- whether either party has responsibility for supporting any other person (an elderly parent, for example);
- whether either party is eligible for a pension, allowance or benefit under any Federal or state law, or through a superannuation fund, as well as the rate of any such benefit;
- what standard of living is considered reasonable for the parties, given the circumstances following the split;
- whether payment of maintenance to one party would increase their capacity to make a living by undertaking education or starting a business, for example;
- whether the party seeking maintenance has contributed to the other party’s ability to earn income and their property and financial resources during the relationship;
- the duration of the marriage and whether the relationship affected the earning capacity of the party seeking maintenance;
- the role of maintenance in allowing one party to continue parenting of a child or children from the relationship;
- either party’s current living arrangements, including whether they are living with another person and whether that situation has affected their financial circumstances;
- whether there is a court order that has been made or proposed to be made regarding a property settlement between the parties;
- whether child support is payable by one party to the other under the Child Support (Assessment) Act 1989 (Cth);
- any other fact or circumstance that should be taken into account to ensure fairness and justice.
After the assessment of these factors the court can order one party to:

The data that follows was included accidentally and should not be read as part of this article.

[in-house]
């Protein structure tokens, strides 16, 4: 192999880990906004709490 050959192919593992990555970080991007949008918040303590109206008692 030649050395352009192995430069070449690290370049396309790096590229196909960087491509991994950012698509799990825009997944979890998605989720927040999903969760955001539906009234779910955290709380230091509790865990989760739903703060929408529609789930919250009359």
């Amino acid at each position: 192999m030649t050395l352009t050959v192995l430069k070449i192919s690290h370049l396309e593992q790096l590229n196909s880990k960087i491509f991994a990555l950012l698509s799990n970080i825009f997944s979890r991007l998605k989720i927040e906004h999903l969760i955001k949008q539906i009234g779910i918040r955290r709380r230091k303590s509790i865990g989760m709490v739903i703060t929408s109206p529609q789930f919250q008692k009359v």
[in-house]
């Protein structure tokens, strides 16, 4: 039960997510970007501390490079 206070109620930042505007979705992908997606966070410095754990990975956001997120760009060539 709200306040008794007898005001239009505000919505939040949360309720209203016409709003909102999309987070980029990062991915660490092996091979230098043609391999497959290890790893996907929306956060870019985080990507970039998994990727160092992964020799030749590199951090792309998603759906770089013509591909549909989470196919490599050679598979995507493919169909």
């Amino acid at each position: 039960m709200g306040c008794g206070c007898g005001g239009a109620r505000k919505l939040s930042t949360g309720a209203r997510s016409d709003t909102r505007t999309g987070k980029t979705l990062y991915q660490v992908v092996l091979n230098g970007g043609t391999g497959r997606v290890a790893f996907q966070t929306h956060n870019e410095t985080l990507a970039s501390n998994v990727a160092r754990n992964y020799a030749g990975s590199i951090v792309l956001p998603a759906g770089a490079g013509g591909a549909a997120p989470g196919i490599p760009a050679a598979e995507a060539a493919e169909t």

- pay a lump sum amount;
- pay weekly, monthly or yearly amounts of maintenance;
- transfer property or assets to one party as a spousal maintenance payment;
- observe a permanent, fixed period order or order for the life of one of the parties.
The court can also order that spousal maintenance be secured, meaning that if the party asked to make payment does not comply, the security can be sold in order that the person entitled to receive spousal maintenance is paid.
A person making an application for spousal maintenance can do so any time after the separation but as with most legal matters, there are applicable time limits.
For spousal maintenance you must apply for a court order within one year from the date the divorce is finalised, or two years from the date a de facto relationship ended.
Applications after this time are only granted in special circumstances, and should only be made after seeking legal advice.
When does spousal maintenance end?
Orders with regard to spousal maintenance are usually time-limited. Spousal maintenance payments may be extended with further application to the Court.
Seek legal advice
At Delaney & Delaney, our expert professionals advise people on family law matters such as spousal maintenance every day.
Whether you’re poised to sign a financial agreement with your former partner, or struggling to agree on how to divide property and assets after a separation, or need to apply for spousal maintenance whether in or outside the time limits, we can advise provide you with professional legal advice.
Our reputation is built on more than 100 years of service to clients so contact our friendly team today on (07) 3236 2604 or firstname.lastname@example.org for an initial discussion about your family law matter.